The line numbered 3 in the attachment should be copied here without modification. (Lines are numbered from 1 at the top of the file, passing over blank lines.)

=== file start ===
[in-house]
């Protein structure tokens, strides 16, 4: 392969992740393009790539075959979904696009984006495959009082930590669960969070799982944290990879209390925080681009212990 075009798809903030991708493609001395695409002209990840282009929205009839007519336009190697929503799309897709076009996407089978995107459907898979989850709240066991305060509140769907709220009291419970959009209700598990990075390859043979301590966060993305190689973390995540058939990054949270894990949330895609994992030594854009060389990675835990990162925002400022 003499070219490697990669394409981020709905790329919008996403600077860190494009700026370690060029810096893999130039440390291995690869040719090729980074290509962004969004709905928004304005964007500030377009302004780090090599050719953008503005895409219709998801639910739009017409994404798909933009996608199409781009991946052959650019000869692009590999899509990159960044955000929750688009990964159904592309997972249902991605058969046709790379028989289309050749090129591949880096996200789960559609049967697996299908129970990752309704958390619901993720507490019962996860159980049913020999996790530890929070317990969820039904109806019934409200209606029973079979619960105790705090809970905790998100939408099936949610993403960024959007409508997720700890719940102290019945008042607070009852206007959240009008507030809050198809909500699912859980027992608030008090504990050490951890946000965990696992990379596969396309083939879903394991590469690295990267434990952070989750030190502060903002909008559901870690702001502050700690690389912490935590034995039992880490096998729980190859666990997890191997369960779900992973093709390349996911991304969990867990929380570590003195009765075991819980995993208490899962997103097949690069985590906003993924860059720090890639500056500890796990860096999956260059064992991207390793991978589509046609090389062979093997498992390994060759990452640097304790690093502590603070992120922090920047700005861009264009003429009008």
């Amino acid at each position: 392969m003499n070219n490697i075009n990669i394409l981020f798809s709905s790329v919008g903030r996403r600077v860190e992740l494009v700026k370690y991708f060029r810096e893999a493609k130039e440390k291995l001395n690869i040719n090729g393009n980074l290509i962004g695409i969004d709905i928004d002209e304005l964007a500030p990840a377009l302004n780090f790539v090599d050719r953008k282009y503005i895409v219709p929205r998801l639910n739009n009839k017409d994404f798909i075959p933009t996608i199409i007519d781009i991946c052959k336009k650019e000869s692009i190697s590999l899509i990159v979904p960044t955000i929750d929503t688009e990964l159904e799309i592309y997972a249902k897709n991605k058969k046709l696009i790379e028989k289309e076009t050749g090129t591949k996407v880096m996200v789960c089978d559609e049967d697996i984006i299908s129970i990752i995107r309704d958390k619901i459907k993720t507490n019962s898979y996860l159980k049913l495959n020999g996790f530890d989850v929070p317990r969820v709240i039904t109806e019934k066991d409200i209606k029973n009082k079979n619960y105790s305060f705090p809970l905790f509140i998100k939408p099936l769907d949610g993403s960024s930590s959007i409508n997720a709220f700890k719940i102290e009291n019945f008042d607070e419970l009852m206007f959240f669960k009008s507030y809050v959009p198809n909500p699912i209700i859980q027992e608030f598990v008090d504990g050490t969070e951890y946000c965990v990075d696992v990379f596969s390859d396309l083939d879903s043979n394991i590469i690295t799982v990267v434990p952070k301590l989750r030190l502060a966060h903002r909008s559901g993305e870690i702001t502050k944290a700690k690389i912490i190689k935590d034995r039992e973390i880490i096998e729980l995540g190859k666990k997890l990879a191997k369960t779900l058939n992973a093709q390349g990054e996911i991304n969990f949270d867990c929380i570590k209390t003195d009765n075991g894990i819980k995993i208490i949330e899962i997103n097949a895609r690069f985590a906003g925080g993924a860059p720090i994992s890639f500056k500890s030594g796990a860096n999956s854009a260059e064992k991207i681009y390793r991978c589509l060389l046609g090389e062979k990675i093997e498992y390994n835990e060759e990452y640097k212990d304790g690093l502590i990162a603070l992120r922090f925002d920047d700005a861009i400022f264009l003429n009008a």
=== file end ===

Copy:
């Amino acid at each position: 392969m003499n070219n490697i075009n990669i394409l981020f798809s709905s790329v919008g903030r996403r600077v860190e992740l494009v700026k370690y991708f060029r810096e893999a493609k130039e440390k291995l001395n690869i040719n090729g393009n980074l290509i962004g695409i969004d709905i928004d002209e304005l964007a500030p990840a377009l302004n780090f790539v090599d050719r953008k282009y503005i895409v219709p929205r998801l639910n739009n009839k017409d994404f798909i075959p933009t996608i199409i007519d781009i991946c052959k336009k650019e000869s692009i190697s590999l899509i990159v979904p960044t955000i929750d929503t688009e990964l159904e799309i592309y997972a249902k897709n991605k058969k046709l696009i790379e028989k289309e076009t050749g090129t591949k996407v880096m996200v789960c089978d559609e049967d697996i984006i299908s129970i990752i995107r309704d958390k619901i459907k993720t507490n019962s898979y996860l159980k049913l495959n020999g996790f530890d989850v929070p317990r969820v709240i039904t109806e019934k066991d409200i209606k029973n009082k079979n619960y105790s305060f705090p809970l905790f509140i998100k939408p099936l769907d949610g993403s960024s930590s959007i409508n997720a709220f700890k719940i102290e009291n019945f008042d607070e419970l009852m206007f959240f669960k009008s507030y809050v959009p198809n909500p699912i209700i859980q027992e608030f598990v008090d504990g050490t969070e951890y946000c965990v990075d696992v990379f596969s390859d396309l083939d879903s043979n394991i590469i690295t799982v990267v434990p952070k301590l989750r030190l502060a966060h903002r909008s559901g993305e870690i702001t502050k944290a700690k690389i912490i190689k935590d034995r039992e973390i880490i096998e729980l995540g190859k666990k997890l990879a191997k369960t779900l058939n992973a093709q390349g990054e996911i991304n969990f949270d867990c929380i570590k209390t003195d009765n075991g894990i819980k995993i208490i949330e899962i997103n097949a895609r690069f985590a906003g925080g993924a860059p720090i994992s890639f500056k500890s030594g796990a860096n999956s854009a260059e064992k991207i681009y390793r991978c589509l060389l046609g090389e062979k990675i093997e498992y390994n835990e060759e990452y640097k212990d304790g690093l502590i990162a603070l992120r922090f925002d920047d700005a861009i400022f264009l003429n009008a």